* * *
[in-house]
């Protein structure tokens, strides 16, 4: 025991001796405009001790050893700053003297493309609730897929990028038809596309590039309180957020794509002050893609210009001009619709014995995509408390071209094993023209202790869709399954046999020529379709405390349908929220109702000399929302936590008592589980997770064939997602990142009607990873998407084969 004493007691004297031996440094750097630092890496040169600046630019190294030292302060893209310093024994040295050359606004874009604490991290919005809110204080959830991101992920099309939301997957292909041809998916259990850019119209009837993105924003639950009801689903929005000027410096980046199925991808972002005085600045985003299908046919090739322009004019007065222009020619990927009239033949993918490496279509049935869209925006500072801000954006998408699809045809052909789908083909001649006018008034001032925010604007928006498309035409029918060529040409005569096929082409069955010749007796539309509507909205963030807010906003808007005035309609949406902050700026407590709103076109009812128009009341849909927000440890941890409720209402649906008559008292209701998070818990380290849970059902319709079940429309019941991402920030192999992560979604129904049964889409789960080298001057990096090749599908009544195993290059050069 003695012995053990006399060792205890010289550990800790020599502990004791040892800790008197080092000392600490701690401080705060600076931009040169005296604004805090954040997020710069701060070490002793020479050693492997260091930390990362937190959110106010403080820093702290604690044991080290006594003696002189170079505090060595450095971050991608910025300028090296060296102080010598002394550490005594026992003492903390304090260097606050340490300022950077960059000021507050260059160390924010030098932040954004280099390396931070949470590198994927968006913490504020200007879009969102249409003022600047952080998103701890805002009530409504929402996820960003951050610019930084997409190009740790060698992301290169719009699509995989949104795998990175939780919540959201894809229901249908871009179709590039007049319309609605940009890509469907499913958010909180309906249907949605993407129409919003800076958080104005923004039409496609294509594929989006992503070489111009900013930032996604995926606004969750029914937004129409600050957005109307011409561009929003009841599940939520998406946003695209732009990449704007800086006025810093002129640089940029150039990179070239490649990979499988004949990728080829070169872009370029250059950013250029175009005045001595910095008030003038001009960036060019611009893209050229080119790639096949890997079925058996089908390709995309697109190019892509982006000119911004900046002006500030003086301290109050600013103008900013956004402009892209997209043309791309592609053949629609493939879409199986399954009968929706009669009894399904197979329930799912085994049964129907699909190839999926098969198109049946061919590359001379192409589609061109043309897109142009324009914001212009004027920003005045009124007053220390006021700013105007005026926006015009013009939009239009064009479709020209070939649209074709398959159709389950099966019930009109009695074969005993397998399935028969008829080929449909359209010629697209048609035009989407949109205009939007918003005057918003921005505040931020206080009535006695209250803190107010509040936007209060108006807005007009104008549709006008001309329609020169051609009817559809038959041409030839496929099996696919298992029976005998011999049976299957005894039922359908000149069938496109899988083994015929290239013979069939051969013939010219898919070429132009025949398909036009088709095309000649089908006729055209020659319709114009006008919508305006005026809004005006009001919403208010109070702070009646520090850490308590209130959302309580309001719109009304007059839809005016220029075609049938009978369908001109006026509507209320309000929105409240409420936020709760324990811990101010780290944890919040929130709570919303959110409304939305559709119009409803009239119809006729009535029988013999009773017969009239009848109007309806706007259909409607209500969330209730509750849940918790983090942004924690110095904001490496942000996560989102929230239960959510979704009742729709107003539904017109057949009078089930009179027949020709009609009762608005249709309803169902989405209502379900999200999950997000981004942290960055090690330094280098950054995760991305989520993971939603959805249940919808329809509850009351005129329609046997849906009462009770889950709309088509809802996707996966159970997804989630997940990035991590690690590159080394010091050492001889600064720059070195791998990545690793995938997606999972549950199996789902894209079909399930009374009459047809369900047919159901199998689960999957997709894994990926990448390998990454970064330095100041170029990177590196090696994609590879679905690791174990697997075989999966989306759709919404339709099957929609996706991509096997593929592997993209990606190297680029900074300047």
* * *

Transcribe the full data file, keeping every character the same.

[in-house]
């Protein structure tokens, strides 16, 4: 025991001796405009001790050893700053003297493309609730897929990028038809596309590039309180957020794509002050893609210009001009619709014995995509408390071209094993023209202790869709399954046999020529379709405390349908929220109702000399929302936590008592589980997770064939997602990142009607990873998407084969 004493007691004297031996440094750097630092890496040169600046630019190294030292302060893209310093024994040295050359606004874009604490991290919005809110204080959830991101992920099309939301997957292909041809998916259990850019119209009837993105924003639950009801689903929005000027410096980046199925991808972002005085600045985003299908046919090739322009004019007065222009020619990927009239033949993918490496279509049935869209925006500072801000954006998408699809045809052909789908083909001649006018008034001032925010604007928006498309035409029918060529040409005569096929082409069955010749007796539309509507909205963030807010906003808007005035309609949406902050700026407590709103076109009812128009009341849909927000440890941890409720209402649906008559008292209701998070818990380290849970059902319709079940429309019941991402920030192999992560979604129904049964889409789960080298001057990096090749599908009544195993290059050069 003695012995053990006399060792205890010289550990800790020599502990004791040892800790008197080092000392600490701690401080705060600076931009040169005296604004805090954040997020710069701060070490002793020479050693492997260091930390990362937190959110106010403080820093702290604690044991080290006594003696002189170079505090060595450095971050991608910025300028090296060296102080010598002394550490005594026992003492903390304090260097606050340490300022950077960059000021507050260059160390924010030098932040954004280099390396931070949470590198994927968006913490504020200007879009969102249409003022600047952080998103701890805002009530409504929402996820960003951050610019930084997409190009740790060698992301290169719009699509995989949104795998990175939780919540959201894809229901249908871009179709590039007049319309609605940009890509469907499913958010909180309906249907949605993407129409919003800076958080104005923004039409496609294509594929989006992503070489111009900013930032996604995926606004969750029914937004129409600050957005109307011409561009929003009841599940939520998406946003695209732009990449704007800086006025810093002129640089940029150039990179070239490649990979499988004949990728080829070169872009370029250059950013250029175009005045001595910095008030003038001009960036060019611009893209050229080119790639096949890997079925058996089908390709995309697109190019892509982006000119911004900046002006500030003086301290109050600013103008900013956004402009892209997209043309791309592609053949629609493939879409199986399954009968929706009669009894399904197979329930799912085994049964129907699909190839999926098969198109049946061919590359001379192409589609061109043309897109142009324009914001212009004027920003005045009124007053220390006021700013105007005026926006015009013009939009239009064009479709020209070939649209074709398959159709389950099966019930009109009695074969005993397998399935028969008829080929449909359209010629697209048609035009989407949109205009939007918003005057918003921005505040931020206080009535006695209250803190107010509040936007209060108006807005007009104008549709006008001309329609020169051609009817559809038959041409030839496929099996696919298992029976005998011999049976299957005894039922359908000149069938496109899988083994015929290239013979069939051969013939010219898919070429132009025949398909036009088709095309000649089908006729055209020659319709114009006008919508305006005026809004005006009001919403208010109070702070009646520090850490308590209130959302309580309001719109009304007059839809005016220029075609049938009978369908001109006026509507209320309000929105409240409420936020709760324990811990101010780290944890919040929130709570919303959110409304939305559709119009409803009239119809006729009535029988013999009773017969009239009848109007309806706007259909409607209500969330209730509750849940918790983090942004924690110095904001490496942000996560989102929230239960959510979704009742729709107003539904017109057949009078089930009179027949020709009609009762608005249709309803169902989405209502379900999200999950997000981004942290960055090690330094280098950054995760991305989520993971939603959805249940919808329809509850009351005129329609046997849906009462009770889950709309088509809802996707996966159970997804989630997940990035991590690690590159080394010091050492001889600064720059070195791998990545690793995938997606999972549950199996789902894209079909399930009374009459047809369900047919159901199998689960999957997709894994990926990448390998990454970064330095100041170029990177590196090696994609590879679905690791174990697997075989999966989306759709919404339709099957929609996706991509096997593929592997993209990606190297680029900074300047």